Twenty-Five Years Later: Are We Better off with The World Wide Web?


In case you have been under a rock, this week was the twenty-fifth anniversary of the first ever World Wide Web (WWW) page on August 23, 1991.

Celebrating the silver anniversary of the first WWW page is a milestone which brings reflection now in 2016.

Many things have happened since that fateful day in 1991. Computers have become cheaper (and smaller) thanks to the invention of smartphones and tablets. The days of hearing that annoying dial-up sound, confirming you have connected to the Internet, have gone with Wi-Fi and 4G mobile networks. Adios Yahoo! Chat. Hello Facebook, and other social media networks for interacting with others.

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Monitor via Pixybay Under Public Domain by the Creative Commons 

 

Meanwhile, the Internet of Things is in line to become what some dub it as “social media for machines.” As author Jeremy Rifkin calls it the convergence of communications, energy, and a logistics Internet. The WWW helped guide this.

Now for the one billion dollar question: Is the world better off with the WWW/Internet or not in 2016?

It’s not an easy answer. Both the Yes and no sides have excellent arguments which would make you think.

Many benefits of having the WWW has been promoting another global brand into another area of the world. Consider in the early 1990’s, most people in North America would not have heard of world-class soccer competitions, including the UEFA Champions League, or Copa Libertadores. The WWW has allowed international organizations like both UEFA, and CONEBOL to promote their brands at a global reach. Places like Canada could see top-notch club soccer more often. Now in 2016, the UEFA Champions League is frequently seen on multiple channels of TSN, or beIN Sports. Perhaps even, more important is this has spilled over into North America’s top-tier soccer league, Major League Soccer (MLS). MLS now is considered a top choice sport among millennials.

Another significant advantage of the WWW has been able to cut transaction costs. A 2012 Mashable article noted without the Internet, paying for stamps to send a letter, instead of emails would cost $6.3 US trillion. That’s a lot of money saved by businesses, and individuals that could have gone to the US Postal Service (Or Canada Post in the Great White North).

Lowering transaction costs from the WWW has allowed for more opportunities for collaboration, globally. Don Tapscott and Anthony D. Williams highlighted this in their 2010 book Macrowikinomics. They argued:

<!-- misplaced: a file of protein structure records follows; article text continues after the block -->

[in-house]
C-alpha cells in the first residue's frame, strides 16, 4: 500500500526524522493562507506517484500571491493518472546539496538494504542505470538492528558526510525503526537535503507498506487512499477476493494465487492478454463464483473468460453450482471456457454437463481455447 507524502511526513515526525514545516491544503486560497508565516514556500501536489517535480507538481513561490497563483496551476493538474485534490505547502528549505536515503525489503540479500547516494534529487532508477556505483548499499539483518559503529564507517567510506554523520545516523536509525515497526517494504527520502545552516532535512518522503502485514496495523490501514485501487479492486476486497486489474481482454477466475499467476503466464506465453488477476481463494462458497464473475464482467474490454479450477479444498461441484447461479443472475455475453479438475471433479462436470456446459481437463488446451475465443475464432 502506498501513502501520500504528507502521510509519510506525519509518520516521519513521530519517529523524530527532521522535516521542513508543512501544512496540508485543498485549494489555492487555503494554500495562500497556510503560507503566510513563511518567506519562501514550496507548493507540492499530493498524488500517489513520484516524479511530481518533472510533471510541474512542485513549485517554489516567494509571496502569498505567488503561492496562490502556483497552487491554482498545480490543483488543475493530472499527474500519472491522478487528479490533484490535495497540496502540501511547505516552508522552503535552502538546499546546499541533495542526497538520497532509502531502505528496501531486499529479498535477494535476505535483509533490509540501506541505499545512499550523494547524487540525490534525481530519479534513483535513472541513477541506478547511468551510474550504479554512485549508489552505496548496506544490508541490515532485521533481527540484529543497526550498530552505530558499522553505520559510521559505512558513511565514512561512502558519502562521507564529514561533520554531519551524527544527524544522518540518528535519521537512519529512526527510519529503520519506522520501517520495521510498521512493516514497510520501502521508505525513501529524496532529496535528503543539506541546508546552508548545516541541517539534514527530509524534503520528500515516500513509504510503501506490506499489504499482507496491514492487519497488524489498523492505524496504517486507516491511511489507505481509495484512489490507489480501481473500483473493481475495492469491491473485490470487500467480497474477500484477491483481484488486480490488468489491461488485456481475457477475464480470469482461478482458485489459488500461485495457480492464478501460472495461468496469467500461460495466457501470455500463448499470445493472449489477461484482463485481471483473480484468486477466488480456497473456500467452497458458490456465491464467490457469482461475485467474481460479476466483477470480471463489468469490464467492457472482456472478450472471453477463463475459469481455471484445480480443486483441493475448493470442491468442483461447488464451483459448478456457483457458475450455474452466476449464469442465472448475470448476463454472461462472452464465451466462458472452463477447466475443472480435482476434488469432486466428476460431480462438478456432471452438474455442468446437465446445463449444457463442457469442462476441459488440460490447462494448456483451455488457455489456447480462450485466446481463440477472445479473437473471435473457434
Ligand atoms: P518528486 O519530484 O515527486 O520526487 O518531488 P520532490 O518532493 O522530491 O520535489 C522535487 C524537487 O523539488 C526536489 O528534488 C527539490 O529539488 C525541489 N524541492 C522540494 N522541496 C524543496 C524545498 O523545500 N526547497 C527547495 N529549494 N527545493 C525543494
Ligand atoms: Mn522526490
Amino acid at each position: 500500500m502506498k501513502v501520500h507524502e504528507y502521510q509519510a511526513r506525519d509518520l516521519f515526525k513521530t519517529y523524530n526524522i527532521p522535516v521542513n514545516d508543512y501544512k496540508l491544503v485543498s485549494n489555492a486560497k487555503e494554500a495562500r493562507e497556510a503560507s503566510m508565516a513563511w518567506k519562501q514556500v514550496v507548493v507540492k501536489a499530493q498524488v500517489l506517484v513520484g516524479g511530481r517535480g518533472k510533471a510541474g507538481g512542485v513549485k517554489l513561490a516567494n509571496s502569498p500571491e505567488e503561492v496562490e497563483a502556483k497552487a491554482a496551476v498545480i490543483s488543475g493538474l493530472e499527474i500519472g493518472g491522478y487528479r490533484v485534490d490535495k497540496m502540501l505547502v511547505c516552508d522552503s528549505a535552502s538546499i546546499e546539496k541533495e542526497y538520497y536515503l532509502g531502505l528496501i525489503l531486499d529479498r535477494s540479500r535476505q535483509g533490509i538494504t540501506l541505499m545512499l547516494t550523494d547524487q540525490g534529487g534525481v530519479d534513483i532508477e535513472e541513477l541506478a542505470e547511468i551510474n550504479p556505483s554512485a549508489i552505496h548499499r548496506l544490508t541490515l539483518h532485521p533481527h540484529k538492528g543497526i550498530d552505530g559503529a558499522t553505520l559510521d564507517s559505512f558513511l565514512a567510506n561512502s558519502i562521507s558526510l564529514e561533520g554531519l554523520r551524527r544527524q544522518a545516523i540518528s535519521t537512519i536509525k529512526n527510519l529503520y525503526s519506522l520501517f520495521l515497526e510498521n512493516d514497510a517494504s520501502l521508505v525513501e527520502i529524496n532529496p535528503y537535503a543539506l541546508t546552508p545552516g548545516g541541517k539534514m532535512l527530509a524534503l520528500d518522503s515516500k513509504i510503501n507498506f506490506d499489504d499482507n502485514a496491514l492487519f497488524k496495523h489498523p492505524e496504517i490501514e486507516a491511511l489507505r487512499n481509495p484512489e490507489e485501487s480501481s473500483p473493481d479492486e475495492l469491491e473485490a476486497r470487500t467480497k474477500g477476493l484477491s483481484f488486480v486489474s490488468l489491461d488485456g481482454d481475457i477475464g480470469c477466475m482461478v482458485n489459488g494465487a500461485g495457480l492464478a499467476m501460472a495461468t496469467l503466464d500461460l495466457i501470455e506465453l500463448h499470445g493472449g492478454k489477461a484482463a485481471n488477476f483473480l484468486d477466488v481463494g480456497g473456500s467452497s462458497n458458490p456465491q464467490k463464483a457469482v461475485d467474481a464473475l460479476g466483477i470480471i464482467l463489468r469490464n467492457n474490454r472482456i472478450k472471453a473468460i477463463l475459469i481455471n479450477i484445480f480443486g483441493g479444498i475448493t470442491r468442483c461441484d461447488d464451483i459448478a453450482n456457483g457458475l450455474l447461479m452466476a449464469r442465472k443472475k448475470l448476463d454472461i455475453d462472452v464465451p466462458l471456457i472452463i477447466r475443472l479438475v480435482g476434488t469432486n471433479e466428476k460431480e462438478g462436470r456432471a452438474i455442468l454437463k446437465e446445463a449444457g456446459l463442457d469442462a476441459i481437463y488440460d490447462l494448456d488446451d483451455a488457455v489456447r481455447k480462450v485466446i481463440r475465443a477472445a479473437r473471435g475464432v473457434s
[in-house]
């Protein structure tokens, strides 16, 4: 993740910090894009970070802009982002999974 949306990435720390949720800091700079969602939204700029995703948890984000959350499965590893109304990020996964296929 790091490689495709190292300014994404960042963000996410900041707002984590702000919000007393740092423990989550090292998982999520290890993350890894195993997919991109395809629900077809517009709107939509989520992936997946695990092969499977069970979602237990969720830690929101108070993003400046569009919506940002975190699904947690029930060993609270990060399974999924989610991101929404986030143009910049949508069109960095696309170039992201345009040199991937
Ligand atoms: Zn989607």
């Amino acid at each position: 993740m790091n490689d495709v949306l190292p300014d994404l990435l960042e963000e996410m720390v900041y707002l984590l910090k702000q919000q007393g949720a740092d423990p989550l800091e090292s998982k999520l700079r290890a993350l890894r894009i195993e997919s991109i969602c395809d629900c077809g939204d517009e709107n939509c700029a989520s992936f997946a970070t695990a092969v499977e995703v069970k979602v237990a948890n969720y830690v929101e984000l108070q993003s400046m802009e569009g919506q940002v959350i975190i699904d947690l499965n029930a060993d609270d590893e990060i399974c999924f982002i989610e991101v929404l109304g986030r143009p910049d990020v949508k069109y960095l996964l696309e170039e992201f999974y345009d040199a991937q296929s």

In this new age of networked intelligence, businesses and communities are bypassing crumbling institutions. We are altering the way our financial institutions and governments operate; how we educate our children; and how the healthcare, newspaper, and energy industries serve their customers.

A good example of mass collaboration is CleanTechnica.com, which is a blog focusing reporting about the new post-industrial renewable energy we are heading. This site provides analysis and news which mainstream media fails to pick up on clean technology.

Yet, the WWW has provided major societal headaches.

Privacy and security the one issue to me, which can drop an atomic bomb on any good the WWW has done for society.

With social media tools, it’s possible for someone to stalk someone on a daily basis. In 2012, The Guardian reported social networks and the advancement of smartphones was making easier for stalkers to target people.

Meanwhile, in 2016, cyber hackers have a never-ending list of destructive tools at their destruction ranging from viruses, malware, and ransomware. Who can forget the Heartbleed bug, which knocked down CRA, and extended the tax deadline in 2014 by five days? (I know because that was my first year of running my tax business and drove me bonkers). Or consider the “Dragonfly Incident” of 2013, in which hackers targeted a French website of a renewable energy company, implanted a virus, which infected customer computers.

Are we better off now than in 1991? Yes, and no. Yes, we have more information, yes we can collaborate more with people from other parts of the world. No, we are more at both an increased personal security and privacy risk. It’s not as simple as playing your Playstation 4 on your 50-inch Samsung smart tv against someone from China, or Pokemon Go on your smart phone. There are real issues which everyone needs to grasp. It’s gut check time for government, policy makers, and Silicon Valley.

The WWW/Internet will bring more positives, and just as many challenges in the future.

Perhaps, here are two videos from two people who represent the pros and cons of the WWW/Internet. Don Tapscott, and Andrew Keen.

What do you think? Has the WWW/Internet been a good or bad influence? Connect with me on Facebook, LinkedIn, Twitter, Google+, or by email at adamjwpg@mymts.net.